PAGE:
The fossilized remains of ‘Big John’, the largest triceratops dinosaur ever discovered by palaeontologists, could fetch up to 1.5 million euros ($1.75 million) at a Paris auction on Thursday, October 21.

Big John roamed the lands of modern-day South Dakota more than 66 million years ago. Palaeontologists unearthed the first piece of bone in 2014 and by the time they were done had found 60% of his skeleton, including a near-complete skull.

The Drouot auction house estimated Big John’s skeleton would fetch between 1.2-1.5 million euros ($1.4-$1.75 million). Once primarily sold to museums, dinosaur remains have increasingly attracted private buyers, though their numbers remain few.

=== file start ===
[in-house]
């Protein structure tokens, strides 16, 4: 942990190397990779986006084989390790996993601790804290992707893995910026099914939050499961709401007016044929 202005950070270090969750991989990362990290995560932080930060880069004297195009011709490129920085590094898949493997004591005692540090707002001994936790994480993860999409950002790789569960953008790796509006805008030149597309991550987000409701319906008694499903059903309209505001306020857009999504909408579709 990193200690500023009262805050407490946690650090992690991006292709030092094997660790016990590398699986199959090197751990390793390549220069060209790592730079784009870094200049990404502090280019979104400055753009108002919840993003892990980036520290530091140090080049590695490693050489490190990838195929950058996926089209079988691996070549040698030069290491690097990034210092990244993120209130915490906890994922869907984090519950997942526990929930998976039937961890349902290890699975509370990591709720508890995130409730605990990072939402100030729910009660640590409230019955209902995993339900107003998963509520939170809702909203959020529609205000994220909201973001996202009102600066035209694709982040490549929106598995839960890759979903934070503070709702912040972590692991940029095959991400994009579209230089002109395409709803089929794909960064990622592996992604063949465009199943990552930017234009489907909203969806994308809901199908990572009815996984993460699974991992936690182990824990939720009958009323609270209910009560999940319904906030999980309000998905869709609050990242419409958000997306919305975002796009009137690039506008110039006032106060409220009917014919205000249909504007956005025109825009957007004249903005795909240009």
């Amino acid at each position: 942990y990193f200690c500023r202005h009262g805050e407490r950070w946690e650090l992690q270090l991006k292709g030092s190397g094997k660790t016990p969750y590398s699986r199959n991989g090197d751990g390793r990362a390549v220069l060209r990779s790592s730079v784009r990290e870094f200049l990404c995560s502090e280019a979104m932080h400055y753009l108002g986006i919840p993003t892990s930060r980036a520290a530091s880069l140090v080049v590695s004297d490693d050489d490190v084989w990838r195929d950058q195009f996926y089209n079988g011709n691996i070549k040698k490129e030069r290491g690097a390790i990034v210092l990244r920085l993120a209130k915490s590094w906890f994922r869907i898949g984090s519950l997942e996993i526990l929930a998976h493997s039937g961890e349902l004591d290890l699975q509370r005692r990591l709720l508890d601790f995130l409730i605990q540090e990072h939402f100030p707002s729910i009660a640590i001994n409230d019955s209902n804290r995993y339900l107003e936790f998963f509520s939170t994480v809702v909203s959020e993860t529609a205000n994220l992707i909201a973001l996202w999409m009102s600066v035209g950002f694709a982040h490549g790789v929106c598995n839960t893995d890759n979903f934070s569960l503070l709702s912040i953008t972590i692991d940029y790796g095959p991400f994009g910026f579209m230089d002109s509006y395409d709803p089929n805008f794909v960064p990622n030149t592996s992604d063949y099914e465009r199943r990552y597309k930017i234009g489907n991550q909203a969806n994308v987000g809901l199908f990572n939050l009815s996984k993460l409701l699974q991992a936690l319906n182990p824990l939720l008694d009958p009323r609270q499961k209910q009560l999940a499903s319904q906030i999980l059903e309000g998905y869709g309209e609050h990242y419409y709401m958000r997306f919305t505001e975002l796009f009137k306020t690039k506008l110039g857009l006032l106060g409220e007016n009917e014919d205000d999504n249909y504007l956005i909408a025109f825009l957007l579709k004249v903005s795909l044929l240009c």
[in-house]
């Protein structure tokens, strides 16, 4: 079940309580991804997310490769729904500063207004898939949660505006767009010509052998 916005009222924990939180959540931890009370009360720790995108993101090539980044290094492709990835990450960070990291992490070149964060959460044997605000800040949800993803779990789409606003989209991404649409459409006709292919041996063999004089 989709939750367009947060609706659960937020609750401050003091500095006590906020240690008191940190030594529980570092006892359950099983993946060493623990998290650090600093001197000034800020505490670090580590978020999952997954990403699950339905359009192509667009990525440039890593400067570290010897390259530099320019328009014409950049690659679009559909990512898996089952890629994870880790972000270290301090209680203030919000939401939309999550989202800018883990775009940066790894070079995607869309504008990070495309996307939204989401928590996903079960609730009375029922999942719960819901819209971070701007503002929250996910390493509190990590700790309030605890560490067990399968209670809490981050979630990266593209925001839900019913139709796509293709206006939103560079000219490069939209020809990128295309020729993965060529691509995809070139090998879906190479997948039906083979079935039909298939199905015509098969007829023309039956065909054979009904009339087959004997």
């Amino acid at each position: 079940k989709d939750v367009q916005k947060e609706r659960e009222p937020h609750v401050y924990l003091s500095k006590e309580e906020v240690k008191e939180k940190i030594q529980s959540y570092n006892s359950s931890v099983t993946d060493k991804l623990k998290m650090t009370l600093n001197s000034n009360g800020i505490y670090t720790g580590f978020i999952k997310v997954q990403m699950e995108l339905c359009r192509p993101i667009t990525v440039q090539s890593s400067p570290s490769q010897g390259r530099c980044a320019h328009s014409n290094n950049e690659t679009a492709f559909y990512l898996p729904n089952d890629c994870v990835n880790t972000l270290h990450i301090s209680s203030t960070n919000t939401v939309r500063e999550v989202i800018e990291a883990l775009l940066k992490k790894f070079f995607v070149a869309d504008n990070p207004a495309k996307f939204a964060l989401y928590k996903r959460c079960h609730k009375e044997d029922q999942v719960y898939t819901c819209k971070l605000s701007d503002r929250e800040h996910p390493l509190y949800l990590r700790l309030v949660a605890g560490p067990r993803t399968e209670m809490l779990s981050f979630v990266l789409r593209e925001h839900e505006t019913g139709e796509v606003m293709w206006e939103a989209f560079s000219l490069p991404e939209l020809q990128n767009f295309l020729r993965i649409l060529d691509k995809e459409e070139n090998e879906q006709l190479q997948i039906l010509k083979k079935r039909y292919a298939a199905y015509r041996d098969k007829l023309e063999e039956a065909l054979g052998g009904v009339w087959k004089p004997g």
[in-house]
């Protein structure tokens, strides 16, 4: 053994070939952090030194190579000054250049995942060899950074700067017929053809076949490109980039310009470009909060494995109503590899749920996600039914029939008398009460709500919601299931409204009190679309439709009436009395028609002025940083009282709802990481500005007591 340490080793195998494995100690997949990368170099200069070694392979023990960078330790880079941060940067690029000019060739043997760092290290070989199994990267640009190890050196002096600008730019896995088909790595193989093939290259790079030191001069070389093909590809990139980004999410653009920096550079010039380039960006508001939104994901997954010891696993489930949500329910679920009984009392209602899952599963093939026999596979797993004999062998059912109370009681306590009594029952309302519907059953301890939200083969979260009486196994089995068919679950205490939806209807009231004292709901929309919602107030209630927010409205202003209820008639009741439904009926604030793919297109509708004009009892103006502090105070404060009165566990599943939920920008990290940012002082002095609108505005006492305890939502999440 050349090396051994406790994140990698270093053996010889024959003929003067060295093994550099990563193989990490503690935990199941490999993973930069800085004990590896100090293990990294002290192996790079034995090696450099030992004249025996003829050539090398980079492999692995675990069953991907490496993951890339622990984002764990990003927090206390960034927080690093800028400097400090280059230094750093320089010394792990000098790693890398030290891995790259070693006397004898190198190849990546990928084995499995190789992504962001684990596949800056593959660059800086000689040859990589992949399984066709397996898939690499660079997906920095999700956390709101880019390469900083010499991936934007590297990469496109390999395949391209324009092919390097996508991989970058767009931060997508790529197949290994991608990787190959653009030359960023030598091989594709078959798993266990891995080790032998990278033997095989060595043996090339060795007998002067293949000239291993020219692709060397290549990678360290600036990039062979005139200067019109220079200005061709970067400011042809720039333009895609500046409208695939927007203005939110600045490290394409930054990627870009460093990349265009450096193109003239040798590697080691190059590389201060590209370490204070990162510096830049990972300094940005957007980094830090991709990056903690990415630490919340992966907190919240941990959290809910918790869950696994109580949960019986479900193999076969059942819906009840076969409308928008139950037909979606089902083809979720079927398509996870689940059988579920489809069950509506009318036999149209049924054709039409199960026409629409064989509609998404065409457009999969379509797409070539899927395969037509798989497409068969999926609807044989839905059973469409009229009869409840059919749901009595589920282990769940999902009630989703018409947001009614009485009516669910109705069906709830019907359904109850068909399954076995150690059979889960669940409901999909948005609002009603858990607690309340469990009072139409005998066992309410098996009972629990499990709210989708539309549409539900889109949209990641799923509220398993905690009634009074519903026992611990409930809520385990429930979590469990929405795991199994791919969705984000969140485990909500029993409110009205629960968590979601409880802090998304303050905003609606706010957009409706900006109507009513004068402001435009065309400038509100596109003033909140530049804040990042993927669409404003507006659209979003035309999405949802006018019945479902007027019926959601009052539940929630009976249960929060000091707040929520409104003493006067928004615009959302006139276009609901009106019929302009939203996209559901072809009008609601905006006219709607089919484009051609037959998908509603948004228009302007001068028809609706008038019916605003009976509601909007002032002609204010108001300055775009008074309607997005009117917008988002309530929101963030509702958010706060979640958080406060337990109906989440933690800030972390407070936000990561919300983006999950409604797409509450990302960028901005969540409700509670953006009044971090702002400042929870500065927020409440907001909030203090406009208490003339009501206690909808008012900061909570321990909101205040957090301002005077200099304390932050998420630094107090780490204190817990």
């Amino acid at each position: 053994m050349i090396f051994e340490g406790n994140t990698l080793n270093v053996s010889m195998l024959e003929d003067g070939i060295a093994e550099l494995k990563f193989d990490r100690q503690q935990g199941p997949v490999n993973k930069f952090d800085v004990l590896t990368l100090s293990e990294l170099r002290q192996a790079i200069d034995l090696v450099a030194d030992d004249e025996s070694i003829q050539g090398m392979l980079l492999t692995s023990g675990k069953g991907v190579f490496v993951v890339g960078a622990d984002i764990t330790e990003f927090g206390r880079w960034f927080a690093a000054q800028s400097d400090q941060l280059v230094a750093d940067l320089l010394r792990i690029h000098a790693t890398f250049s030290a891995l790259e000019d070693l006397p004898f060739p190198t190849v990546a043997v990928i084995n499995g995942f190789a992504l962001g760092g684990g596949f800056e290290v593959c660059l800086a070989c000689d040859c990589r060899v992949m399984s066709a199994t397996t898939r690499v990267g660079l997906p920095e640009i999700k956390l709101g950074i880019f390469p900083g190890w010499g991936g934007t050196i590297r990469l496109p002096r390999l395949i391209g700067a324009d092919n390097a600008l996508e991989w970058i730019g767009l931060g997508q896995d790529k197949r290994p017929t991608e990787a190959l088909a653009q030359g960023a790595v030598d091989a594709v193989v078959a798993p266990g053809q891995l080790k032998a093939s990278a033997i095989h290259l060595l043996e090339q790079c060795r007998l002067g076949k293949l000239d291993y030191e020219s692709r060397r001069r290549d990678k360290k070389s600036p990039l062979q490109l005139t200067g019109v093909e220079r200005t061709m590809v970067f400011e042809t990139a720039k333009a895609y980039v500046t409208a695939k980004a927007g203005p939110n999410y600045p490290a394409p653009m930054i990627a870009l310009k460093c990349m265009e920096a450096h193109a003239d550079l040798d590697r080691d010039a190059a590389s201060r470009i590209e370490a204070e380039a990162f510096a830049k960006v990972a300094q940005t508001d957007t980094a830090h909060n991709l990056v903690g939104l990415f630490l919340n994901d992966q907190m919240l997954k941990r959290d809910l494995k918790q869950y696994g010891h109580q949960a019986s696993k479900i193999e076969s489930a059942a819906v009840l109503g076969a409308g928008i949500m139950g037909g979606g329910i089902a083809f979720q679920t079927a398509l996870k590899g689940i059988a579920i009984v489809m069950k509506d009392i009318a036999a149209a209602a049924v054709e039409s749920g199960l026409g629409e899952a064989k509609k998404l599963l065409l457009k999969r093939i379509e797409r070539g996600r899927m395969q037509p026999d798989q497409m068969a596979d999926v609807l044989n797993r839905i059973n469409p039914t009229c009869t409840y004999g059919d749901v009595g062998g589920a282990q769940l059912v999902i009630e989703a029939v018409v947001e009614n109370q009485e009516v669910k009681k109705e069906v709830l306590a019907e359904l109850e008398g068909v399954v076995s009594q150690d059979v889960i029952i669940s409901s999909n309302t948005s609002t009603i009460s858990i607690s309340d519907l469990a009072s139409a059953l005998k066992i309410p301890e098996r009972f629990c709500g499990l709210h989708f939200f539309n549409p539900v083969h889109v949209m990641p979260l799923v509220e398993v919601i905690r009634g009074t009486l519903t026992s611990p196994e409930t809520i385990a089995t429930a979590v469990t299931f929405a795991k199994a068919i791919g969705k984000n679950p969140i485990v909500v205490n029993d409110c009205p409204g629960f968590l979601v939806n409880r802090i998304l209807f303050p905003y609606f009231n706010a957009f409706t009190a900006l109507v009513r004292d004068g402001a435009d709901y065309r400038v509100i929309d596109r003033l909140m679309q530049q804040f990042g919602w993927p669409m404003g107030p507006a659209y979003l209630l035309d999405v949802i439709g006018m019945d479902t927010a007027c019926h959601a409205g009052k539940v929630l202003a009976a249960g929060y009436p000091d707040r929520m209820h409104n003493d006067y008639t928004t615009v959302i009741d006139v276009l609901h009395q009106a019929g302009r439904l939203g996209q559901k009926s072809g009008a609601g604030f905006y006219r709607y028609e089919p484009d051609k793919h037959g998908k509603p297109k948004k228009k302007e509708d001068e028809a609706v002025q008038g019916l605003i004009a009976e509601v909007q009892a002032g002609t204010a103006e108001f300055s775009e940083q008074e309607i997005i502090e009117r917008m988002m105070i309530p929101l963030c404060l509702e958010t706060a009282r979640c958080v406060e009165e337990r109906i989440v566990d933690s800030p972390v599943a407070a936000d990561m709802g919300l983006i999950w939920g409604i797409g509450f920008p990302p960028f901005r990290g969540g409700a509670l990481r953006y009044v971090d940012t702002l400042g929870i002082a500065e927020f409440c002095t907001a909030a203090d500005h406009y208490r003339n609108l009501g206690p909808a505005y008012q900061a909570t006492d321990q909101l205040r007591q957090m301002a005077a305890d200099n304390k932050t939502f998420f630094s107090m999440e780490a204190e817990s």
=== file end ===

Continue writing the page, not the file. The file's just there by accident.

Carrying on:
The skull of Big John, named after the owner of the land where more than 200 of the dinosaur’s bones were found, is 8.5 feet in length – nearly a third of his overall body length – and 6.5 feet wide.

The name triceratops means ‘three-horned face’. In the fossilized remains of his bony frill is a gaping hole, a battle scar inflicted by a smaller rival according to palaeontologist Iacopo Briano.


By James Carter

A Senior writer & Editor, James is a postgraduate in biotechnology and has an immense interest in following news developments. Quiet by nature, he is an avid Lacrosse player. He is responsible for handling the office staff writers and providing them with the latest updates happenings in the world. He writes for almost all sections of Editorials 24.